Sunday, July 29, 2007

Saudis Set to Behead Teenage Baby Sitter

Rizana Nafeek

17 years old Muslim girl from Sri Lanka.

Sent to Saudi Arabia as a nanny.

She was assigned 10 children to look after.

Had to get up 3AM to work until late at night.

She has been accused of strangling a four month old infant in Saudi Arabia.

She was then sentenced a death penalty of beheading according to the Saudi Arabian High Court.

No one knows whether she committed the crime or not.

Rizana Nafeek and family

Their house

In contravention of the UN charter on the rights of the child, the Kingdom of Saudi Arabia is set to behead a Sri Lankan maid who at the time of the incident was 17 years old. Yesterday she lost her appeal. Large numbers of very poor Sri Lankans travel to Middle Eastern countries seeking employment, without proper understanding of the implications of sharia law.

Rizana Nafeek, a Muslim teenager is supposed to have not had legal representation at her trial and the sharia court has upheld the beheading decision based on a confession which she claims she never made. She is accused of killing a baby she was bottle-feeding, which she claims was a choking incident that occurred despite her desperate attempts to clear the baby's air passage.

Saudi Arabia enjoys cordial relations with the United States because of its monarch's close ties with the Bush family -- this despite most of the 9/11 hijackers having been native to Saudi Arabia, and numerous reports of human rights violations.

Watch You Tube movie here

You Can Take Action: Go To Save Rizana Webiste

Today's Sri Lanka Sunday Times editorializes:

Somehow the plight of young Rizana Nafeek, the 19-year-old teen from the war-ravaged, poverty-stricken Eastern Province of Sri Lanka now on death row in the Kingdom of Saudi Arabia has not kindled the outrage it ought to have -- and would have -- in most other countries. Certainly not within the Government. Her story is a saga in itself.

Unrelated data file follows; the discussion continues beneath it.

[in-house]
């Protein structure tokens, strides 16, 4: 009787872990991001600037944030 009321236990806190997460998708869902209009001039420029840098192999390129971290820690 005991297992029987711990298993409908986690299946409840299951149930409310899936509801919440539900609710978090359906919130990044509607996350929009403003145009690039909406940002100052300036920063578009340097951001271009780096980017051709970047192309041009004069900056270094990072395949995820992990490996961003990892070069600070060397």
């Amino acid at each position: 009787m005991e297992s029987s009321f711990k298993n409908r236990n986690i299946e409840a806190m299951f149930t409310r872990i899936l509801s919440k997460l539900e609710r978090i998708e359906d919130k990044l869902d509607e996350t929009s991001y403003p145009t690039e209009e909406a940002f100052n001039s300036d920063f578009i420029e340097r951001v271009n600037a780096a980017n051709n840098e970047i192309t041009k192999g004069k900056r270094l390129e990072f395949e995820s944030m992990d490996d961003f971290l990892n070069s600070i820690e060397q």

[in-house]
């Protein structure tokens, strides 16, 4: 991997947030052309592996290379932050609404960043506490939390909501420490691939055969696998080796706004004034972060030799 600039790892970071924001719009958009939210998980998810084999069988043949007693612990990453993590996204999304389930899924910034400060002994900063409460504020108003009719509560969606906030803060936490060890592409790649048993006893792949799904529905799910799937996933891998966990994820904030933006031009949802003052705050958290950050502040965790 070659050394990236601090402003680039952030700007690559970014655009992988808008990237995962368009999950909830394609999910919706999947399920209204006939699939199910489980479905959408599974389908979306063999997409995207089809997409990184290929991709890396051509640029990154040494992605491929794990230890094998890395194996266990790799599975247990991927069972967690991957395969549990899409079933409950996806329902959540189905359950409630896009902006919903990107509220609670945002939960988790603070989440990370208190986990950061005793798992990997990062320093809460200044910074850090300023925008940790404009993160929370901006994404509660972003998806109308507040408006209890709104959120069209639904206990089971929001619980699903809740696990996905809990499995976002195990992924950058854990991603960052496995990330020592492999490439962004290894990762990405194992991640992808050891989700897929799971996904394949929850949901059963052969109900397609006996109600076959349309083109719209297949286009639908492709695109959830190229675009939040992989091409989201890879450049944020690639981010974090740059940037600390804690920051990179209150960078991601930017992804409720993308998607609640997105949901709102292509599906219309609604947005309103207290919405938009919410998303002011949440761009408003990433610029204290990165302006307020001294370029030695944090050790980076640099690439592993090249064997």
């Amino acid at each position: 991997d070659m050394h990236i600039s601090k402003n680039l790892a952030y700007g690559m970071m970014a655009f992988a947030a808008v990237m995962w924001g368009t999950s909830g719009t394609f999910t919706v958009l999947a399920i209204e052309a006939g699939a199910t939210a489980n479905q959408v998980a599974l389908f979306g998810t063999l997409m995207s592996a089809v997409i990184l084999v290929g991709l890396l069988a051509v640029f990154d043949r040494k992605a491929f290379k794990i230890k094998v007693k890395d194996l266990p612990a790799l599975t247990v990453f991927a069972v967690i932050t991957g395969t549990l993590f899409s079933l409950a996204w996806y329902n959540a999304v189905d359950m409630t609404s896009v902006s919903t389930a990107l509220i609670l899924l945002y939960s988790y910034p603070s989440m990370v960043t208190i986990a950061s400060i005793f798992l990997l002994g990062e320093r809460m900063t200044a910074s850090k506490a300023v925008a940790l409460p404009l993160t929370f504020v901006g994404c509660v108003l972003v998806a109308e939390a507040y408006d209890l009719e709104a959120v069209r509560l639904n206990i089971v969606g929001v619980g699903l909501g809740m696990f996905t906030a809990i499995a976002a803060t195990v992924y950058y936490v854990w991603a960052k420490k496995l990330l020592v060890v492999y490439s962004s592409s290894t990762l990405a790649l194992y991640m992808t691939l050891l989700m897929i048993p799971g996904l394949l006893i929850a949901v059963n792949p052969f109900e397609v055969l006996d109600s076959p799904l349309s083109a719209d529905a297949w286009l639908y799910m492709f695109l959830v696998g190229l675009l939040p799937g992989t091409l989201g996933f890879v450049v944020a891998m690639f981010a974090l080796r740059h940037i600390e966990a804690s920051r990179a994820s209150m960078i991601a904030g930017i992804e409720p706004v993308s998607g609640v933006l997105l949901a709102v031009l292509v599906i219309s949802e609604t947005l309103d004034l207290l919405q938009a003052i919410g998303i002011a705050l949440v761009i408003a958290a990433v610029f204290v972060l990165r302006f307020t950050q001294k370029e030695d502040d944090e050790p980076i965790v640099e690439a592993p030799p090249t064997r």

Read the entire editorial here

Amnesty International is raising urgent concern over the plight of Rizana Nafeek at a time when executions in Saudi Arabia have increased rapidly. In the first six months of this year nearly 100 people in the Kingdom have already been executed, including three women.

Amnesty International UK Director Kate Allen said:

'The death penalty is always wrong but it is an absolute scandal that Saudi Arabia is preparing to behead a teenage girl who didn't even have a lawyer at her trial.

'The Saudi authorities are flouting an international prohibition on the execution of child offenders by even imposing a death sentence on a defendant who was reportedly 17 at the time of the alleged crime.

'Rizana's execution must be stopped and she must be allowed proper legal representation. Saudi Arabia should also freeze all further executions and stop what has become a torrent of judicial killing in recent months.'

Read Amenesty International's report and Action Alert

Child Rights Information Network Reports...

In January 2006 Saudi Arabia assured the United Nations Committee on the Rights of the Child that no children had been executed in the country since the children's convention came into force in Saudi Arabia in 1997.

Half of these have been foreign nationals, mostly from poor countries like Pakistan, Sri Lanka, Afghanistan and Iraq.

In 2006 Saudi Arabia was known to have executed 39 people (though the true figure may have been higher), the seventh highest number in the world. This year the execution 'rate' is approximately five times higher than last year's, and Saudi Arabia is now likely to have one of the highest execution tolls for 2007 of any country in the world.

Read the entire report from Child Rights Information Network here

Read the Convention on the Rights of the Child regarding death penalty


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